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Preckwinkle Tackles County Reform, Again

By Kevin Robinson in News on Jan 5, 2011 3:20PM

Photo by ellenprather95.
Less than a month on the job and Cook County Board President Toni Preckwinkle is tackling some of the problems her predecessor left behind. This week she met with state officials to try and sort out the mess that Stroger's infamous "zoo party", paid for with funds allocated to help county flood victims, left for her.

The federal grant program set aside $10.3 million to help repair homes that were damaged during 2008 flooding. Stroger set up a patronage-heavy bureaucracy to manage the program and threw a party at Brookfield Zoo for victims, to the tune of nearly $80,000. “We had some vendors whose reimbursement amounts were double and triple what were initially anticipated, and so we’ve got some issues in terms of determining whether work was done properly and compensated for properly, and we’ve got to clean that up,” Preckwinkle told the Tribune, while warning that there might not be funding left over to help homeowners once the mess is sorted out.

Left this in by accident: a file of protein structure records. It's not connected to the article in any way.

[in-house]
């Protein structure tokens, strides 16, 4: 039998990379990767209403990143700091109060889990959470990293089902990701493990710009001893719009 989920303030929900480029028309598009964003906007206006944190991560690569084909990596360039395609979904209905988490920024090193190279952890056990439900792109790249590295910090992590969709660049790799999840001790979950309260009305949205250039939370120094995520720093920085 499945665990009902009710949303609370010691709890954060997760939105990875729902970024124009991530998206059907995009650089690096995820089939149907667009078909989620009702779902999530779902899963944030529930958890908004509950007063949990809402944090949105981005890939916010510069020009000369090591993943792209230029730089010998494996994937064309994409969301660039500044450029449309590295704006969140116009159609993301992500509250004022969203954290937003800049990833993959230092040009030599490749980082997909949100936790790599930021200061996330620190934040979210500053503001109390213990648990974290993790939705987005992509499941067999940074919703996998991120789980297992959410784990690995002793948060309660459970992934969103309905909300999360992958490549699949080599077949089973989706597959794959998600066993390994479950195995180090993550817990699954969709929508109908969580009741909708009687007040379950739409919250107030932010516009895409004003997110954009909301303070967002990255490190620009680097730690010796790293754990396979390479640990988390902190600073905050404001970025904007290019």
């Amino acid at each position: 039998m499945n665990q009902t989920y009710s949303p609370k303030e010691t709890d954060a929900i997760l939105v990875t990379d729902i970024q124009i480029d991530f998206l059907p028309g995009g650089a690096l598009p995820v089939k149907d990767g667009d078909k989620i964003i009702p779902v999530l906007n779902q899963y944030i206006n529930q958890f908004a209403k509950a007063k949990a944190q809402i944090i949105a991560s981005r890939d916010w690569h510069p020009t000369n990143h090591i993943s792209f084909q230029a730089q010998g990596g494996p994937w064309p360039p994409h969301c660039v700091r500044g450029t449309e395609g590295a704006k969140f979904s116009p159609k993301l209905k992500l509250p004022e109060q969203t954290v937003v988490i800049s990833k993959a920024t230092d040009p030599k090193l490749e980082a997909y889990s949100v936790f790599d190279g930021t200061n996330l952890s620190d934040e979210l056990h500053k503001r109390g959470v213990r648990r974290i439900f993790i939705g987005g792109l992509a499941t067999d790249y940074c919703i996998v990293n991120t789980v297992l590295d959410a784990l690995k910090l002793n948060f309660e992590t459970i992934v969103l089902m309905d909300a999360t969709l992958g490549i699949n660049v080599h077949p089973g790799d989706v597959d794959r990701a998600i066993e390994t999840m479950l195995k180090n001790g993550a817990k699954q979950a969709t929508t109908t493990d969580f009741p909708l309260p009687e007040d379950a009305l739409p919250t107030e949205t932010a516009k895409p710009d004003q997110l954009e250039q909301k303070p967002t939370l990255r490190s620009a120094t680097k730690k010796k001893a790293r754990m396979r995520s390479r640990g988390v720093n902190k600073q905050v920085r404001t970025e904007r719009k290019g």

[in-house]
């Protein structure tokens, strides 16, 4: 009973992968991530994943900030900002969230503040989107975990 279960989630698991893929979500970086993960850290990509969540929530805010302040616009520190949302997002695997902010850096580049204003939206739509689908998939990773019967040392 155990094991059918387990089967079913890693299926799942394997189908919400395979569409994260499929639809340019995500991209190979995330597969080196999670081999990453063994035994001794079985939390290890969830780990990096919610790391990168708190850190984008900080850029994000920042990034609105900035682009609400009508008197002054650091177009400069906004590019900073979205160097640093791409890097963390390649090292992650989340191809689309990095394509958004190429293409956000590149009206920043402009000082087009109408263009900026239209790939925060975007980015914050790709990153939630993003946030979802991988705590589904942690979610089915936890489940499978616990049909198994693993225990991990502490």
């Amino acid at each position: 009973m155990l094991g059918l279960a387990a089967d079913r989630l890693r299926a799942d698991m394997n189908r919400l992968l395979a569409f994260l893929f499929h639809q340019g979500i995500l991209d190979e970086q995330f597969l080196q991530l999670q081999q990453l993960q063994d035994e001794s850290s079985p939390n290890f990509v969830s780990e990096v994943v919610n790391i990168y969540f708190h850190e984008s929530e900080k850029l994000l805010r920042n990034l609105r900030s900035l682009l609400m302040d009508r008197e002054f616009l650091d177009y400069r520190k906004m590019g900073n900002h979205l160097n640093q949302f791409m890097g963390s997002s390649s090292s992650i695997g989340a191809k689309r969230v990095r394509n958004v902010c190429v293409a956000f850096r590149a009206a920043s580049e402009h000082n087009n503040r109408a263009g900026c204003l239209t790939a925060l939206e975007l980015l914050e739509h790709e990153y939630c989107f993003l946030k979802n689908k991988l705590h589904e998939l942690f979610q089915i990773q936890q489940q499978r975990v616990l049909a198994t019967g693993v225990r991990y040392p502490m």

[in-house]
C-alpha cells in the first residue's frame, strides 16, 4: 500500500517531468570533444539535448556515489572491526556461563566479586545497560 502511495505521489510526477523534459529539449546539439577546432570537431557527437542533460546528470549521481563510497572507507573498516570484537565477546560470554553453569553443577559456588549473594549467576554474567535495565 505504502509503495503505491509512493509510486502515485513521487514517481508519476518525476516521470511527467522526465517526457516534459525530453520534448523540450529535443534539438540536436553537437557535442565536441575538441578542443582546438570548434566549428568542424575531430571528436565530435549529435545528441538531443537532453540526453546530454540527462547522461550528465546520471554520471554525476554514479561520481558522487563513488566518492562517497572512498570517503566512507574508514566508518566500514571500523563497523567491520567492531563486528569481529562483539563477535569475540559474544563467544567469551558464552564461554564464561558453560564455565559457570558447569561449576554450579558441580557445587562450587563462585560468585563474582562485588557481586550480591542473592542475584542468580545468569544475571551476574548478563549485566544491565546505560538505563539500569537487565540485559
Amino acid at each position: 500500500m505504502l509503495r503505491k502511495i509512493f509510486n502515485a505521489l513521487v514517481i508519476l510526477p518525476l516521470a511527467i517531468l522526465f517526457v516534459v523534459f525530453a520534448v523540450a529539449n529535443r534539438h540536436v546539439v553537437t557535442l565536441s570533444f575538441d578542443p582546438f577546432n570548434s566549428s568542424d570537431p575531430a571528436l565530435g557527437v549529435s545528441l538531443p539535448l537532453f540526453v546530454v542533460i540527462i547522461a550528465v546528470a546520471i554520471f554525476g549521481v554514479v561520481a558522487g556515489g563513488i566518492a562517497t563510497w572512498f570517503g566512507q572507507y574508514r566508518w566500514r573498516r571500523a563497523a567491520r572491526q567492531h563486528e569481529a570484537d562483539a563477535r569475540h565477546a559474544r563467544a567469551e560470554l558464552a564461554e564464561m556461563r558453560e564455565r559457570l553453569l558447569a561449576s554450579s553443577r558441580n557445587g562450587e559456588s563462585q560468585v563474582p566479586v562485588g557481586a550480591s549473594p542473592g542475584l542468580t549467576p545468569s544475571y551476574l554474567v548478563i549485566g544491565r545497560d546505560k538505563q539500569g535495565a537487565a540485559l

She also named a new head of the President's Office of Employment and Training, or POET. That program was plagued with scandal when Stroger appointed former State Rep. Art Turner last summer. Preckwinkle named a former deputy director in the state Department of Commerce and Economic Opportunity, Karin Norington-Reaves to head the program. Norrington-Reaves comes from the same state agency that was calling for reforms in the program.

Under Stroger, POET was forced to return millions of dollars to the state after mismanagement of job training grants. The program was further scandalized when it was alleged that three POET employees had conspired to embezzle $2 million from "banks and taxpayers for sham training," according to the Sun-Times. And former financial manager, Shirley Glover, was sentenced to four years in prison for embezzling more than $100,000 from the program. “It was clear they expected significant change, and we are going to try to provide it,” Preckwinkle told the Tribune, referring to state officials that are overseeing reforms to the program.